Marine organisms occasionally settle at exceptional densities, whereby thousands of individuals arrive concurrently. High levels of mortality, which has historically been attributed to predation or competition, often follow this episodic settlement of reef fishes. Here, however, we observed large numbers of newly settled surgeonfish (Ctenochaetus striatus) with white lesions lying dead on the sand amongst patch reefs following separate episodic settlement events in 2006 and 2009 in Moorea, French Polynesia. Pathogens have been identified as an important driver of population dynamics in other marine organisms but less so for reef fishes. Our observations suggest that disease outbreaks may play an underappreciated role as a mechanism of mortality following episodic settlement events in reef fishes.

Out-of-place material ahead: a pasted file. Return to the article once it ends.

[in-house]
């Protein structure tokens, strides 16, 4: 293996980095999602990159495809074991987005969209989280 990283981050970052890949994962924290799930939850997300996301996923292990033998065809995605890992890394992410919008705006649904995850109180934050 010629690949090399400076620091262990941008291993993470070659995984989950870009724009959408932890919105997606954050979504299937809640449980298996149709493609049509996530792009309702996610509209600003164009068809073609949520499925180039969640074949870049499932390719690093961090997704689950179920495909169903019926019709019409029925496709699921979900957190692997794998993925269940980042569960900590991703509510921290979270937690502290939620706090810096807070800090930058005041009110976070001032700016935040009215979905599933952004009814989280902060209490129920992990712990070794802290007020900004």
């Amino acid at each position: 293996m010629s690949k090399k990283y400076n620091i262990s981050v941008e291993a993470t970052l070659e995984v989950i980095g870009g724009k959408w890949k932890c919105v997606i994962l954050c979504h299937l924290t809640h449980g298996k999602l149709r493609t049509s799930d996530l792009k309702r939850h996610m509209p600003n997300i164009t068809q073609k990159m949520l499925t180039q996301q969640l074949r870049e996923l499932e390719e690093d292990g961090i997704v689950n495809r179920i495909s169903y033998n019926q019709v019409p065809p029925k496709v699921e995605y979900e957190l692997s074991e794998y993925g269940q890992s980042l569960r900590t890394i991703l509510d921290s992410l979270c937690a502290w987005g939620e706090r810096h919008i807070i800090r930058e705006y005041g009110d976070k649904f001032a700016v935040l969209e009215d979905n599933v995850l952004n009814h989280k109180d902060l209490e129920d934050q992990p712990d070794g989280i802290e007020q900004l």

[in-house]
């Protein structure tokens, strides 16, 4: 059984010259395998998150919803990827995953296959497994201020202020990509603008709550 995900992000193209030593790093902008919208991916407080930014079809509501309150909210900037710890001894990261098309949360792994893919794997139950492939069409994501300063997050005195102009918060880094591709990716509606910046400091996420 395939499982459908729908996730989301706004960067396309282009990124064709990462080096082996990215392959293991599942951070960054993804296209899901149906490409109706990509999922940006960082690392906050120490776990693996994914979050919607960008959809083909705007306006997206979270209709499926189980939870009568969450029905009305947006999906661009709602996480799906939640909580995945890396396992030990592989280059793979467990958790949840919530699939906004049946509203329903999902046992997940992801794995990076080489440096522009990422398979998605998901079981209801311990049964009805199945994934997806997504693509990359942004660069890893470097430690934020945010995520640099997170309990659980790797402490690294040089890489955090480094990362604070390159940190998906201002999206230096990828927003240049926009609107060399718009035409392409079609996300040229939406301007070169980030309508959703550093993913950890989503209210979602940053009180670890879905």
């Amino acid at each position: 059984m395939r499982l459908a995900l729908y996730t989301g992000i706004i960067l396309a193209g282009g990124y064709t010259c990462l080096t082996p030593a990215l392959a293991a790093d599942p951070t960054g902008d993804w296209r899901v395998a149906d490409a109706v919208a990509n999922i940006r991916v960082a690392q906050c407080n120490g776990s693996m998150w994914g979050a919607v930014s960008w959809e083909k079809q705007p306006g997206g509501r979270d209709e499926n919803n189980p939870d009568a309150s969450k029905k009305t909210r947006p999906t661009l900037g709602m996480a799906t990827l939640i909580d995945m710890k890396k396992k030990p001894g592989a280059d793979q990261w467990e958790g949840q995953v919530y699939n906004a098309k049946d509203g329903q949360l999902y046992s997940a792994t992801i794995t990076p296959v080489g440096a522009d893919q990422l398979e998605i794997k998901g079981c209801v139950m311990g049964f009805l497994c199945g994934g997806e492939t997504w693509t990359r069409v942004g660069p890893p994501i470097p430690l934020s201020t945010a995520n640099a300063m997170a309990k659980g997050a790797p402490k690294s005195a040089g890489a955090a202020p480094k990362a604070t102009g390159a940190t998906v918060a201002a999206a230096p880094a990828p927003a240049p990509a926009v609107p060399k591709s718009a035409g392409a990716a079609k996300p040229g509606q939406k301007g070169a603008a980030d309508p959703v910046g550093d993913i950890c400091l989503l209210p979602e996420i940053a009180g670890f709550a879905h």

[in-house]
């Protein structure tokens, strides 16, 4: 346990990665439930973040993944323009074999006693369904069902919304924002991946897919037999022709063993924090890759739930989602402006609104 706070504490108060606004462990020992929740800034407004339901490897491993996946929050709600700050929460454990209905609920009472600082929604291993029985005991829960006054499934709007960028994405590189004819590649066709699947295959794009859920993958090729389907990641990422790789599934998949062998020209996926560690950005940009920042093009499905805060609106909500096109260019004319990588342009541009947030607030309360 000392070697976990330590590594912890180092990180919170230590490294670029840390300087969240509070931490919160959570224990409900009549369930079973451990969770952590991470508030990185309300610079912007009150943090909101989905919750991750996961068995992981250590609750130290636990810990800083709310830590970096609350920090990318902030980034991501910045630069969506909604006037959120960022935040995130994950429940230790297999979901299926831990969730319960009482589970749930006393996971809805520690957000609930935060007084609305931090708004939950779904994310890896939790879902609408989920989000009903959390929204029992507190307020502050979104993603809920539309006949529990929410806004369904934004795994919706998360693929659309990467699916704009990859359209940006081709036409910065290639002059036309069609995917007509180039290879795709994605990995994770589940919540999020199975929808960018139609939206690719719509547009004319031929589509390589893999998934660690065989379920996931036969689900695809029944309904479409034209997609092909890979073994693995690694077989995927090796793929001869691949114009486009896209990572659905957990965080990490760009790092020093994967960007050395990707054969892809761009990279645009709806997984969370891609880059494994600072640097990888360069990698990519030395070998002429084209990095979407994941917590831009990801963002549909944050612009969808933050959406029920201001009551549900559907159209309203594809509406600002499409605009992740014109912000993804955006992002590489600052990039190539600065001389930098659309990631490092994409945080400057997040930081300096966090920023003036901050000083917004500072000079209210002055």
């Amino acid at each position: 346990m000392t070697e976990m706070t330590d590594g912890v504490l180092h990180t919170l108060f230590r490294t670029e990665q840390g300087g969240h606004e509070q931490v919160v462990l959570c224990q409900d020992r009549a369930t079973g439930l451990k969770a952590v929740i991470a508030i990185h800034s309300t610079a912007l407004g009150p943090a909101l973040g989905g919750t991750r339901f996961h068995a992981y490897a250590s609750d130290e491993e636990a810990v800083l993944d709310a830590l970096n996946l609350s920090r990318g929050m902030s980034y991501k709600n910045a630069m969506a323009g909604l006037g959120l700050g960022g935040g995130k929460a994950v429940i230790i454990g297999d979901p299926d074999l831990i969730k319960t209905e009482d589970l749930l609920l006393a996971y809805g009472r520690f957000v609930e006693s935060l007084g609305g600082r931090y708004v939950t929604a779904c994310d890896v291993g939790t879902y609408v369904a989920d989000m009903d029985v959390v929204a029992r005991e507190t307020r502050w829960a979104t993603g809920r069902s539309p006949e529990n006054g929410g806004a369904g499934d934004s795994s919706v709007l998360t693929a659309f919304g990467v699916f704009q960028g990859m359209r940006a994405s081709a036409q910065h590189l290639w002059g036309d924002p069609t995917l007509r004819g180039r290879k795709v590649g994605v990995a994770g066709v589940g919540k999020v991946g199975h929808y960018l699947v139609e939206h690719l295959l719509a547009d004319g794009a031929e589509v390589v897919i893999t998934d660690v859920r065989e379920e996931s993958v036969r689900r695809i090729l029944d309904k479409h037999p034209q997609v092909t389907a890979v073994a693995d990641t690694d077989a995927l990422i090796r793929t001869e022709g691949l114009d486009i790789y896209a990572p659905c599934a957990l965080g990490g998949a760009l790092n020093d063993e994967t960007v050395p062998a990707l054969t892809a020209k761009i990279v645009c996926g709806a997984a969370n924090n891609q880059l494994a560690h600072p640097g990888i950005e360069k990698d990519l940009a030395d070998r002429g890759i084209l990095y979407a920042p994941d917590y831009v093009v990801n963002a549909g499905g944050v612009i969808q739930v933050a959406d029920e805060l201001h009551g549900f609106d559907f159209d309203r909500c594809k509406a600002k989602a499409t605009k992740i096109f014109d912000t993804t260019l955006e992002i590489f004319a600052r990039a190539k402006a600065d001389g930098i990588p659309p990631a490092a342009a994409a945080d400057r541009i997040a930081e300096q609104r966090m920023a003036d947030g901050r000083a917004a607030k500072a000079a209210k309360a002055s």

You have requested a machine translation of selected content from our databases. This functionality is provided solely for your convenience and is in no way intended to replace human translation. Neither BioOne nor the owners and publishers of the content make, and they explicitly disclaim, any express or implied representations or warranties of any kind, including, without limitation, representations and warranties as to the functionality of the translation feature or the accuracy or completeness of the translations.
Translations are not retained in our system. Your use of this feature and the translations is subject to all use restrictions contained in the Terms and Conditions of Use of the BioOne website.